Inclusion is an easy word to say, but its effective and successful implementation is far from easy. As parents and educators, many are still blinded by the idea that inclusion can only happen for those students we label or consider to be “high functioning”.

It’s because of this we don’t want to give up on self-contained classrooms. We still function under the principle that some kids need much more than what a regular or mainstream classroom can provide.

Because I’m the mother of two children with Down syndrome, who are considered people with significant disabilities, I have a strong opinion in favor of inclusion and I disagree with the idea that inclusion is a dream or a political ideal. Inclusion is not a dream, but a reality with its ups and downs like everything else.

My children are fully included and they are successful. They succeed not because they can do everything in the same way and at the same level as everyone else, but because we have learned, as a team, to focus on their abilities.

As a team, composed of our family and school personnel, we always step up to the table. It’s not about services, but about recognizing natural opportunities. It’s not about how many weekly hours of speech therapy they have, but how we can strengthen their natural opportunities to use their words, to clarify their voice, and to learn to use it while they teach others that disability is just a natural part of life.

I’ve witnessed the power of inclusion in the lives of my children and, along with me, other people have become inspired in its power. That’s why I want to help parents to understand that inclusion is not a privilege, but a right to all. And when parents and schools are committed to working together, inclusion can happen for everyone, regardless of his or her disability.

How to start when your child is –supposedly- not ready yet….

First: Inclusion doesn’t start at school, so please don’t wait for school to start including your child.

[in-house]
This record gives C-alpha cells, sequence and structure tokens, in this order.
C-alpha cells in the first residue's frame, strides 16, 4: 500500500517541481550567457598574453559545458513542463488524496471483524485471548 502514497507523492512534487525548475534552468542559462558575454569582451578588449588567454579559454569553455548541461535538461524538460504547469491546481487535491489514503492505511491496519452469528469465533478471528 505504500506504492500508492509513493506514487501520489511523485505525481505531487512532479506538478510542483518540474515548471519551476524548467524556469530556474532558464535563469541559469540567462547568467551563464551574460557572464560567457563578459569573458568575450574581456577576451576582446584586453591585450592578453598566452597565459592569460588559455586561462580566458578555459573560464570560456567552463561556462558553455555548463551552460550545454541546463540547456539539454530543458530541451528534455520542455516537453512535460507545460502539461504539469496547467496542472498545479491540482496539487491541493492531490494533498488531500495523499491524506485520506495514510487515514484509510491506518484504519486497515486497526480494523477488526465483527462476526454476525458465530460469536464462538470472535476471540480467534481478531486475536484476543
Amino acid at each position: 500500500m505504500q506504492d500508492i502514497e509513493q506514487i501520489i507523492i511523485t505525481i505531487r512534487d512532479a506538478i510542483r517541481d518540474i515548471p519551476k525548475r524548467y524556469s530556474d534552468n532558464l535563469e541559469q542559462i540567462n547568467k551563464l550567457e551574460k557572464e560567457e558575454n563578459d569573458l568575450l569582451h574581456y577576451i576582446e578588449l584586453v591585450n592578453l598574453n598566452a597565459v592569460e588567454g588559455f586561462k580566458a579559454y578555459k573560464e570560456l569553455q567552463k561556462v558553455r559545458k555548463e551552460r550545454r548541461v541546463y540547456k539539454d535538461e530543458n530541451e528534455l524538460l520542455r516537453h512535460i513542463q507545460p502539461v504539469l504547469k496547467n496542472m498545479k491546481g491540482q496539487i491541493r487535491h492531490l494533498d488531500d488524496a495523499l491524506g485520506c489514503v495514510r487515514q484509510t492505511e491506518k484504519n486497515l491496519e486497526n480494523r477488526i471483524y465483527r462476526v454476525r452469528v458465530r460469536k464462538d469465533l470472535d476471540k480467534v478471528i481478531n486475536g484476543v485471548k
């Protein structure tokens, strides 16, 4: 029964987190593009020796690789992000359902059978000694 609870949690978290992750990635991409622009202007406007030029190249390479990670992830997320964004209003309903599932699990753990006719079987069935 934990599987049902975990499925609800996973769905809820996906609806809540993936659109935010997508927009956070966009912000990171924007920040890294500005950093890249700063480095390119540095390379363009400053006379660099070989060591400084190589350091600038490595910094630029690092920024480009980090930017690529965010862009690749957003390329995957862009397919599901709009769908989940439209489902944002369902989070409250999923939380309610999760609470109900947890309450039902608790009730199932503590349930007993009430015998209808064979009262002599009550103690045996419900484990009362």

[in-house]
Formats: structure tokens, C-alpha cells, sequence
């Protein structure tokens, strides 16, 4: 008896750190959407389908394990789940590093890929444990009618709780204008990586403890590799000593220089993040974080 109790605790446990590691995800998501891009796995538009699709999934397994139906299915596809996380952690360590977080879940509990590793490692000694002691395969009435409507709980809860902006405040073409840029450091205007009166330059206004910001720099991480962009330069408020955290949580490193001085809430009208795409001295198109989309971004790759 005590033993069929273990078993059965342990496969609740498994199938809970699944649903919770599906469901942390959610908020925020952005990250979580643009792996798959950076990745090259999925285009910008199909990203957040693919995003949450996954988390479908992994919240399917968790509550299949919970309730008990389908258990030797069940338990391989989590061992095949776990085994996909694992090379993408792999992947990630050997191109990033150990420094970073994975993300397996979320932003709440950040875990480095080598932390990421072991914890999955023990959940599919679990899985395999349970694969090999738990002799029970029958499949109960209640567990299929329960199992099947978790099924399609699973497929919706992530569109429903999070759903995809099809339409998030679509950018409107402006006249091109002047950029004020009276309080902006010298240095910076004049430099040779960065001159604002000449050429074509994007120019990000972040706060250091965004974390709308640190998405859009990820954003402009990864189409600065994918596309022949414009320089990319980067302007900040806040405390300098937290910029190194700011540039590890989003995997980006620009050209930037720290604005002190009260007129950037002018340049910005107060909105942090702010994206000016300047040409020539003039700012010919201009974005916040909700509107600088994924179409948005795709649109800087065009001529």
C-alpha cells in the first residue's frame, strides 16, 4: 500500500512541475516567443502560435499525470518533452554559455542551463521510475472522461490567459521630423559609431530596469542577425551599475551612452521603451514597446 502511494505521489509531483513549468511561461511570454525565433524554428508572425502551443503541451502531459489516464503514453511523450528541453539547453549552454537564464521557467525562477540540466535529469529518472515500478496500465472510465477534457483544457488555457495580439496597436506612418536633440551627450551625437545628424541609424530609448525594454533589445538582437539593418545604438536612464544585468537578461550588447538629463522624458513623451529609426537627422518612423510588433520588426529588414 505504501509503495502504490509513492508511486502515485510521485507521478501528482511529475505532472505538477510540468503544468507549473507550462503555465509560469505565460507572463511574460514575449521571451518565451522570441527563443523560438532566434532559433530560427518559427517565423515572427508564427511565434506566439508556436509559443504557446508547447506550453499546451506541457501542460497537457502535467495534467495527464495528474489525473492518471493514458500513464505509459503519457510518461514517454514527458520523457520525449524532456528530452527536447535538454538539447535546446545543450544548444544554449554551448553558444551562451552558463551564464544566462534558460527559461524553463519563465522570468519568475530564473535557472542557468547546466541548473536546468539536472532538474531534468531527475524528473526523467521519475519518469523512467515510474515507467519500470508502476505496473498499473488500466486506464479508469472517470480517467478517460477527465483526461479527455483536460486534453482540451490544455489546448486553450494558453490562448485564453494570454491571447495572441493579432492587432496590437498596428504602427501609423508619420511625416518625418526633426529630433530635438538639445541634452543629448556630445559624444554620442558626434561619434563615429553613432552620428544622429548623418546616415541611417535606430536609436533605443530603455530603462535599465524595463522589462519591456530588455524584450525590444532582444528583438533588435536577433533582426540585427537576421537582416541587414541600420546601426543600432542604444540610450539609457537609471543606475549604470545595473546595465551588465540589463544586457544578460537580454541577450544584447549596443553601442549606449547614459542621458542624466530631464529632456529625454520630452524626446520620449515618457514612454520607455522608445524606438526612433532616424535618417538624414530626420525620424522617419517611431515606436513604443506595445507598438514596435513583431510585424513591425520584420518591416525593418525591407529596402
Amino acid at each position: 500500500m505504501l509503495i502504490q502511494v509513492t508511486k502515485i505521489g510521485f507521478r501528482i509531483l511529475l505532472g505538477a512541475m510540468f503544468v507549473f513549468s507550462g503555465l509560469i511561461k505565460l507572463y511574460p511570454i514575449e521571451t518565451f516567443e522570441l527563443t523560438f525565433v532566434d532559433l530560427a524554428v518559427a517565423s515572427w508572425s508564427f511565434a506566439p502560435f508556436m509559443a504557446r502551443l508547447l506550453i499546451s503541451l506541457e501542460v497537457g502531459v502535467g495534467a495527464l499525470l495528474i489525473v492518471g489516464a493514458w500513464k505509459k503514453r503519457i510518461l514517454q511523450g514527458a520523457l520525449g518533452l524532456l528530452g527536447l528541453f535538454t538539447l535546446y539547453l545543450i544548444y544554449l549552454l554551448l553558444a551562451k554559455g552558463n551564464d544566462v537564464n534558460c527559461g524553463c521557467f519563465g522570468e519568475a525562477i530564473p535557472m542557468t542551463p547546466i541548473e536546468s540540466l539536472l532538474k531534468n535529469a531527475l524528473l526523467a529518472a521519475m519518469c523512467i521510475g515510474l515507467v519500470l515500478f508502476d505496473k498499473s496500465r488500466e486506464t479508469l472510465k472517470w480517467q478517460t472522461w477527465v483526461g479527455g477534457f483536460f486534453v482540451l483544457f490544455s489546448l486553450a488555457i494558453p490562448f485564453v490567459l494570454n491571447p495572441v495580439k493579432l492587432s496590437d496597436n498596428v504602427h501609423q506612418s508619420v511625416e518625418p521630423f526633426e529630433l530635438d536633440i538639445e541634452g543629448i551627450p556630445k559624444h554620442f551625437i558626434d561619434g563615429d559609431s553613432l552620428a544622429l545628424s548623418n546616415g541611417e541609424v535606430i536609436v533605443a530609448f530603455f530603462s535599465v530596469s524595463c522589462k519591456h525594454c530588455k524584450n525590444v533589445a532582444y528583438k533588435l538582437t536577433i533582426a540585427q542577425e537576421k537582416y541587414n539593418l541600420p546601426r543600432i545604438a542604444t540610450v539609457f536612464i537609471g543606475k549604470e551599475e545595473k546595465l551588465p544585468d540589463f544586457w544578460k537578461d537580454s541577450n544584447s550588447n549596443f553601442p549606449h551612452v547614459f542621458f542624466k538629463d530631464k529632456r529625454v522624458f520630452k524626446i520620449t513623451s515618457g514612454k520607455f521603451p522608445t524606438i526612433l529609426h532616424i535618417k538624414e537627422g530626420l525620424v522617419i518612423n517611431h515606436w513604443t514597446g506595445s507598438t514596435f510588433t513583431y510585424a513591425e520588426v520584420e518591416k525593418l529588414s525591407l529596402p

Inclusion starts the day your child is born. It starts with your commitment as a parent to fully understand your child’s condition in order to feel safe and prepared to learn to focus on your child as an individual.

Inclusion starts with your commitment as a family to treat your child with disabilities as you would treat any other child. It’s not about ignoring the fact that he has special needs, but acknowledging the reality that, like everyone else, your child is going to need love, rules, consequences, and high expectations in order to provide him all the opportunities he or she deserves.

With this foundation set, when it’s time for your child to start school, he or she may or may not be quite ready yet for a full time inclusion plan, but he or she will definitely be on the right path.

Second: Give your child a chance to prove you’re wrong… and as a result, you’ll learn to do the same with others.

You know those times when you are so afraid of letting your child do something on his own, or you’re petrified about taking him or her to the regular activity in the community? And then you try it, and he or she surprises you, not always by doing things like everyone else, but by doing it and being successful on his or her own way? That’s the magic of inclusive parenting.

Those are the times when you go back home, sit down and think, “I can’t believe I almost deprived my child of this opportunity based on my own fears.”

Well, this is the most amazing lesson your child is going to teach you, but it doesn’t end there. You need to learn to pass it on to others in the same inspiring and positive way.

As a parent, you are the one in charge of bringing hope. You can help professionals to understand their value in the life of your child by motivating them to be part of the success, challenging even their own preconceived notions, and by presenting your child as an individual with no labels.

Third: Positive doesn’t mean unrealistic. Yes, it may take longer than expected to see results and, in the meantime, as happens with any other human relationship, everyone runs the risk of getting frustrated.

You may also face negativity and indifference from others. And sometimes, you’ll be the one experiencing these feeling and asking yourself, “Is this worthy?”

Well, it is. Keep your eyes on the prize. Focus on the possibilities, not on the challenges and live under the assumption that there is always a way to be able. (Which just so happens to be another great lesson your child is going to help you learn.)

Inclusion is not a dream; it’s a reality. And like any other real experience, it has its up and downs. As a parent it’s your job to focus on the ups and help the people on your team (your child included) to overcome their downs. Inclusion is worth it. Your child is worth it.

 

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